That is a more general point. The Government are pledged to protect pensioners from inflation, and the RPI seems to be an entirely appropriate index to use in those circumstances. The administrative cost of making these payments will be somewhat in excess of £5 million. That is what even this broad brush approach will cost. The more precisely we target repayments to actual loss, the greater are the administrative costs. I hope that charities will not be alone in benefiting from the social security money and the money for public service pensioners. I hope that those who receive payments will benefit. The Government have no legal obligation, but I accept that they have a moral obligation.
I also congratulate my hon. Friend on the speed of the operation. Many pensioners have been to see me to tell me that they remember not getting the Christmas bonus from the Labour party when it was in government. Will bereaved pensioners be able to claim what would have been due to their deceased spouses? Could such payments be arranged?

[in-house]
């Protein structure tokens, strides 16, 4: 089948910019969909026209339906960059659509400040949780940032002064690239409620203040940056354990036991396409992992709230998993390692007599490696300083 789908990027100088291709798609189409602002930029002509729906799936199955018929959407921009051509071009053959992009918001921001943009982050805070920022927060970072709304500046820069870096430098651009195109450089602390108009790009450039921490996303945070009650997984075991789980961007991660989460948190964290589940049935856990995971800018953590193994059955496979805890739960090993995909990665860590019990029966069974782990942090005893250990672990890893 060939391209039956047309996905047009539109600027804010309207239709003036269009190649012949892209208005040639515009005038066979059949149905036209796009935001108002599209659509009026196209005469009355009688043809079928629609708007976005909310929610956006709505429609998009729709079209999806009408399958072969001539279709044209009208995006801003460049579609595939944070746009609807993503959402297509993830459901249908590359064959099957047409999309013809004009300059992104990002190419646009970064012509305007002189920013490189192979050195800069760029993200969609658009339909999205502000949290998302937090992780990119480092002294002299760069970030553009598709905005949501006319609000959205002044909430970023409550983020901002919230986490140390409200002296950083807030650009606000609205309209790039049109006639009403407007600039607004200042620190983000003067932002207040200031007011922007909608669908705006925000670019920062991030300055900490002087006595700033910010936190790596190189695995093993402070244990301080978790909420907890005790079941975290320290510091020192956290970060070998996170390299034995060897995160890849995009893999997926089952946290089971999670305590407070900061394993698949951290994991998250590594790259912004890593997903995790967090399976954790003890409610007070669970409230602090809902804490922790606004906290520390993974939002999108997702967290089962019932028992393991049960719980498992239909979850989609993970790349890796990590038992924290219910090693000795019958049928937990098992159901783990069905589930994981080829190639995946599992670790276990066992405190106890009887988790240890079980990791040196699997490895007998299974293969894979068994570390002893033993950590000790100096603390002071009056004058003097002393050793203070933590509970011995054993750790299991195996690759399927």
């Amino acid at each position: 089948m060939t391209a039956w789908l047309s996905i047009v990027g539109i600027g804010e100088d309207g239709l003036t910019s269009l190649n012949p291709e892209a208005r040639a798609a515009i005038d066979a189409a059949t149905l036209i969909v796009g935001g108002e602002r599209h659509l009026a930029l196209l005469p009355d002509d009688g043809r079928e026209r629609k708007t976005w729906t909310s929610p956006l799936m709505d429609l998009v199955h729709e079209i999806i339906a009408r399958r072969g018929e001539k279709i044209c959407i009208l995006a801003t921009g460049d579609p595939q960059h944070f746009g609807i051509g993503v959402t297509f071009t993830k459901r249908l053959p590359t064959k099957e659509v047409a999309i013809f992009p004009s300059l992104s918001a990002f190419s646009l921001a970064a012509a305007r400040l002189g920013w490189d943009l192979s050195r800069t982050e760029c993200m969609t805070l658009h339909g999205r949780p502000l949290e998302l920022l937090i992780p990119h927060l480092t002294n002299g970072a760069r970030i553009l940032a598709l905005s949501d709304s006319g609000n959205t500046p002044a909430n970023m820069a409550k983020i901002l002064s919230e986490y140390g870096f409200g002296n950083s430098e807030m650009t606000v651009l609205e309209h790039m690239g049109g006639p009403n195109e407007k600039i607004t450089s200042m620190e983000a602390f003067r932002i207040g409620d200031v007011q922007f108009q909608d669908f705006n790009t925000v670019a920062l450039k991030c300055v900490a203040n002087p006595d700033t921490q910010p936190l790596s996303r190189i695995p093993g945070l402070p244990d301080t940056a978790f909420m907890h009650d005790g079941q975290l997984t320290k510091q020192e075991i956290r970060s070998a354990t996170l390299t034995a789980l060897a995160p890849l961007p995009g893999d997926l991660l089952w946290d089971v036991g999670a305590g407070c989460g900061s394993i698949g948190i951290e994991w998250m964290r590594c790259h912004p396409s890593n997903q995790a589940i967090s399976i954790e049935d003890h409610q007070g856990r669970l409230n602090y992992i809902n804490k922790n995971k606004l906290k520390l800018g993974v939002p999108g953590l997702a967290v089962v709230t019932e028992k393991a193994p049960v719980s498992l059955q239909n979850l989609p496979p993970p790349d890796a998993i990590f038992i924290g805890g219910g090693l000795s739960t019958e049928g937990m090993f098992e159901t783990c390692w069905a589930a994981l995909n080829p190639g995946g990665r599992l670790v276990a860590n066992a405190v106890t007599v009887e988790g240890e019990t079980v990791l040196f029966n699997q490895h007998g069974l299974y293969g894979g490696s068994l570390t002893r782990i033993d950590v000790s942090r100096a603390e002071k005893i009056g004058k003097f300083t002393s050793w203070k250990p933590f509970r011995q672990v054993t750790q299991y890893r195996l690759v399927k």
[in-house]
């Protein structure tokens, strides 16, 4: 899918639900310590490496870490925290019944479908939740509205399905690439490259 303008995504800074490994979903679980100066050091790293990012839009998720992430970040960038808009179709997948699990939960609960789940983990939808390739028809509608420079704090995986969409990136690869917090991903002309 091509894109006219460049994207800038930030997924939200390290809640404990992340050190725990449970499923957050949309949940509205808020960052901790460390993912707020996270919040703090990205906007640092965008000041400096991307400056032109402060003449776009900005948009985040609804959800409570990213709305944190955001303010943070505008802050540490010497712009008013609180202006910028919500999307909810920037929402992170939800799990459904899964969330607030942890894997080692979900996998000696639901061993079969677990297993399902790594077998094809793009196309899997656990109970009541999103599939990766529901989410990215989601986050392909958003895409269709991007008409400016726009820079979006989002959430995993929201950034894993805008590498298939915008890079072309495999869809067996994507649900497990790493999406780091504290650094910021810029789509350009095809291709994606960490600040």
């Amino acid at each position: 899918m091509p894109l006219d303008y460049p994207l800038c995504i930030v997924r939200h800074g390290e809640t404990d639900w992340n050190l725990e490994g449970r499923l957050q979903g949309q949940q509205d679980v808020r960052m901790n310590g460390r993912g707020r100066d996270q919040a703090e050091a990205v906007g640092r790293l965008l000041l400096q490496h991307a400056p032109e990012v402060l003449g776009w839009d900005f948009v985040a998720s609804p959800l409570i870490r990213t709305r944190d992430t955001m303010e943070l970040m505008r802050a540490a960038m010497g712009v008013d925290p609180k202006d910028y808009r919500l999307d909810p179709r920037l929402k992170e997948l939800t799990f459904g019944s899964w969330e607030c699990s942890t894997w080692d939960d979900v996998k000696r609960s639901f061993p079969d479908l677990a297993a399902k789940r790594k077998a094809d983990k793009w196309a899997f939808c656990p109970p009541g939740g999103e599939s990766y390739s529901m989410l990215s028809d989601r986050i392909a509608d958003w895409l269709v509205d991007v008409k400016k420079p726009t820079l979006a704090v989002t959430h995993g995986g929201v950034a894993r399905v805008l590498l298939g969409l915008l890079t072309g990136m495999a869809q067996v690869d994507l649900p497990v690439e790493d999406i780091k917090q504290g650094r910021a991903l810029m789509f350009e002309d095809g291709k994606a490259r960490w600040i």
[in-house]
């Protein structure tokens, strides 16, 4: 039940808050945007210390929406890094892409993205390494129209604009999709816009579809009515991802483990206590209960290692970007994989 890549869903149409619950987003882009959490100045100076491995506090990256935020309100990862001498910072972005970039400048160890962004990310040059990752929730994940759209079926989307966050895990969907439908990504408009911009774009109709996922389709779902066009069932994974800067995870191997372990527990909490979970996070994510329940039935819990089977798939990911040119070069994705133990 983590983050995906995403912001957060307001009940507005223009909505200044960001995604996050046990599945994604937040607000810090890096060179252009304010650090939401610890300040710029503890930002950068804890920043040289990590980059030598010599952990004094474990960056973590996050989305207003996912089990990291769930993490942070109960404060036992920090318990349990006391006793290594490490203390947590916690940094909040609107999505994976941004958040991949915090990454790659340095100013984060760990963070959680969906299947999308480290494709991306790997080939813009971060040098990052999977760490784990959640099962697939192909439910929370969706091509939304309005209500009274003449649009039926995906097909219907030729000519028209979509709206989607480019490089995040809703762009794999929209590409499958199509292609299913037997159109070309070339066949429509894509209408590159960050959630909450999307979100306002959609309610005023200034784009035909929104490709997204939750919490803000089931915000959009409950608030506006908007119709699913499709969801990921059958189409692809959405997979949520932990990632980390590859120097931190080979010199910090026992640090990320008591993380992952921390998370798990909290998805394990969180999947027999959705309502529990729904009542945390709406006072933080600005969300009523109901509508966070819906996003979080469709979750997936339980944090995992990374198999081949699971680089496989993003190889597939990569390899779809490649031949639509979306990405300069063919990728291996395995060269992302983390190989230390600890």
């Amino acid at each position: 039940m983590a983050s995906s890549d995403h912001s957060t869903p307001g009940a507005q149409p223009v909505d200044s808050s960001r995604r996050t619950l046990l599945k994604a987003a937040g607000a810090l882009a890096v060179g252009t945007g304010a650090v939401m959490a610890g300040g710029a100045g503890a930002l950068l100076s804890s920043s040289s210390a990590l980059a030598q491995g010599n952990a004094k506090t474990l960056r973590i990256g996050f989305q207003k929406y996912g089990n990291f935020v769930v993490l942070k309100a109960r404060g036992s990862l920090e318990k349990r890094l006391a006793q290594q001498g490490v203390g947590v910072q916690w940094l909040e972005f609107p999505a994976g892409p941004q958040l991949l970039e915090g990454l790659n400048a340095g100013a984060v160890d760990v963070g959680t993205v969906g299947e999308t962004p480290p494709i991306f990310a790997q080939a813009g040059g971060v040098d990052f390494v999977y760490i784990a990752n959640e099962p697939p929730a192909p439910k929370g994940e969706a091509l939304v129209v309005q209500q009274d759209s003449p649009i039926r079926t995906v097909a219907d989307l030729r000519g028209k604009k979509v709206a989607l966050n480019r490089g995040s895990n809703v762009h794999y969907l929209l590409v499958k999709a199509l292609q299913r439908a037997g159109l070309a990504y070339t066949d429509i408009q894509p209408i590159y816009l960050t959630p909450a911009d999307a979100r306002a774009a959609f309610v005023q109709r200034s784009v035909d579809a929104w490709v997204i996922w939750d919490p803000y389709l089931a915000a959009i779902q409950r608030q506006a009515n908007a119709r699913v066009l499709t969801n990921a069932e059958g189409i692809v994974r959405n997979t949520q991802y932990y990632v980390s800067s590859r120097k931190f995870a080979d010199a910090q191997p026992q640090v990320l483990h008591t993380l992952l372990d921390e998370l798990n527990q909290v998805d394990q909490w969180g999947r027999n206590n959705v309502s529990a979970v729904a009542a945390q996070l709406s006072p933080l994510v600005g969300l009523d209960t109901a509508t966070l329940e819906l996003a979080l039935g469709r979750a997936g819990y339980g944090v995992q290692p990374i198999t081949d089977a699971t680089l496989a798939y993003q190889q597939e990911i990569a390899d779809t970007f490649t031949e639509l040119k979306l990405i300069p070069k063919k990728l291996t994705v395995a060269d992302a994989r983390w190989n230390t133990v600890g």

I am grateful to my hon. Friend for that question. I suppose that I was naive enough, bearing in mind my Christian name and the time of year, to think, on my way here, that the House would welcome the fact that the Government had come forward with these proposals. If Opposition Members want to get into an argument on party political matters and how they treated retirement pensioners and others, I must ask them to cast their minds back to 1976, when they took £1 billion out of pensions by changing the basis for forecasting. As we have come to the House with these proposals as quickly as possible, there are some details that must be incorporated, and I shall bear my hon. Friend's question in mind.
I declare an interest as the son of a war widow and as a war pensioner myself, although I am not one of the severely wounded people to whom the Minister referred. What are the special arrangements that the Minister has in mind for them? Most of that group are likely to be very old, so how will they be informed of what the Minister has in mind?
Records are kept in the Department or in local offices, so it will be possible to analyse each case individually, as they are a comparatively small group. It is inevitable that that will take longer, but they will be entitled to a payment of £8 in any case. We shall try to establish their losses by the summer and send out individual Giro payments to those concerned.